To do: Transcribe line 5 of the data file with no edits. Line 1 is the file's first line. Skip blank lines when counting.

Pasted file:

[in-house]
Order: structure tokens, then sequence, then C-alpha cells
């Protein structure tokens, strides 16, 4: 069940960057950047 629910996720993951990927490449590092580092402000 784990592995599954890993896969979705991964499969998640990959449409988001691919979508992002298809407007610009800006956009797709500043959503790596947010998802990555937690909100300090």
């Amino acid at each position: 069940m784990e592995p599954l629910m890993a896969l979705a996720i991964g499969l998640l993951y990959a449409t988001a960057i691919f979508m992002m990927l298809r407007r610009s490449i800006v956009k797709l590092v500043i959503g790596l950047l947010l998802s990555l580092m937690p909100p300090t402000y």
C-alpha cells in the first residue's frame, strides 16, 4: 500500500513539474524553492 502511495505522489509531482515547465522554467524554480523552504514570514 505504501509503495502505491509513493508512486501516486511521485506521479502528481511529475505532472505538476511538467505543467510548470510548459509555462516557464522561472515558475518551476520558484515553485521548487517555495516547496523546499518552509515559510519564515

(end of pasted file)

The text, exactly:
C-alpha cells in the first residue's frame, strides 16, 4: 500500500513539474524553492 502511495505522489509531482515547465522554467524554480523552504514570514 505504501509503495502505491509513493508512486501516486511521485506521479502528481511529475505532472505538476511538467505543467510548470510548459509555462516557464522561472515558475518551476520558484515553485521548487517555495516547496523546499518552509515559510519564515